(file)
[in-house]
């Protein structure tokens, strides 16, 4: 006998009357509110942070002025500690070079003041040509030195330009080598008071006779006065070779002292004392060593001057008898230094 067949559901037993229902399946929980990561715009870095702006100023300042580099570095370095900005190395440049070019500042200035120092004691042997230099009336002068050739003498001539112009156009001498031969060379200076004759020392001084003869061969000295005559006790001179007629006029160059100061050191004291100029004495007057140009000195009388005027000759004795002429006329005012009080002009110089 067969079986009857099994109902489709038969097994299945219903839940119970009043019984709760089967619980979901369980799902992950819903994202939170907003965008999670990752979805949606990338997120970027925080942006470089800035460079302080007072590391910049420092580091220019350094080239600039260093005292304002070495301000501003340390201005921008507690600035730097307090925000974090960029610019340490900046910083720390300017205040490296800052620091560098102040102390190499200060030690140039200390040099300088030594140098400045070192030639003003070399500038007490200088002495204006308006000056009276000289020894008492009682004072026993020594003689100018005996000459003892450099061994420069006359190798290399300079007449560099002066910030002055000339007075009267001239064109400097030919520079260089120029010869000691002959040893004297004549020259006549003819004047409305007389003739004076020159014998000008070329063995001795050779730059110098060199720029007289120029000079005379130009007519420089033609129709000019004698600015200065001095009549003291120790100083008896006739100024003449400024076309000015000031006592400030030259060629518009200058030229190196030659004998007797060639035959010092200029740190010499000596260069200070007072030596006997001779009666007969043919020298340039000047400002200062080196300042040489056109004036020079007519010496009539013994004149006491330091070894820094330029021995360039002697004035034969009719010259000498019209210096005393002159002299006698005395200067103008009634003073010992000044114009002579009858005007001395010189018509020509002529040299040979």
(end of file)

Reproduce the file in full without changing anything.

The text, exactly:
[in-house]
């Protein structure tokens, strides 16, 4: 006998009357509110942070002025500690070079003041040509030195330009080598008071006779006065070779002292004392060593001057008898230094 067949559901037993229902399946929980990561715009870095702006100023300042580099570095370095900005190395440049070019500042200035120092004691042997230099009336002068050739003498001539112009156009001498031969060379200076004759020392001084003869061969000295005559006790001179007629006029160059100061050191004291100029004495007057140009000195009388005027000759004795002429006329005012009080002009110089 067969079986009857099994109902489709038969097994299945219903839940119970009043019984709760089967619980979901369980799902992950819903994202939170907003965008999670990752979805949606990338997120970027925080942006470089800035460079302080007072590391910049420092580091220019350094080239600039260093005292304002070495301000501003340390201005921008507690600035730097307090925000974090960029610019340490900046910083720390300017205040490296800052620091560098102040102390190499200060030690140039200390040099300088030594140098400045070192030639003003070399500038007490200088002495204006308006000056009276000289020894008492009682004072026993020594003689100018005996000459003892450099061994420069006359190798290399300079007449560099002066910030002055000339007075009267001239064109400097030919520079260089120029010869000691002959040893004297004549020259006549003819004047409305007389003739004076020159014998000008070329063995001795050779730059110098060199720029007289120029000079005379130009007519420089033609129709000019004698600015200065001095009549003291120790100083008896006739100024003449400024076309000015000031006592400030030259060629518009200058030229190196030659004998007797060639035959010092200029740190010499000596260069200070007072030596006997001779009666007969043919020298340039000047400002200062080196300042040489056109004036020079007519010496009539013994004149006491330091070894820094330029021995360039002697004035034969009719010259000498019209210096005393002159002299006698005395200067103008009634003073010992000044114009002579009858005007001395010189018509020509002529040299040979």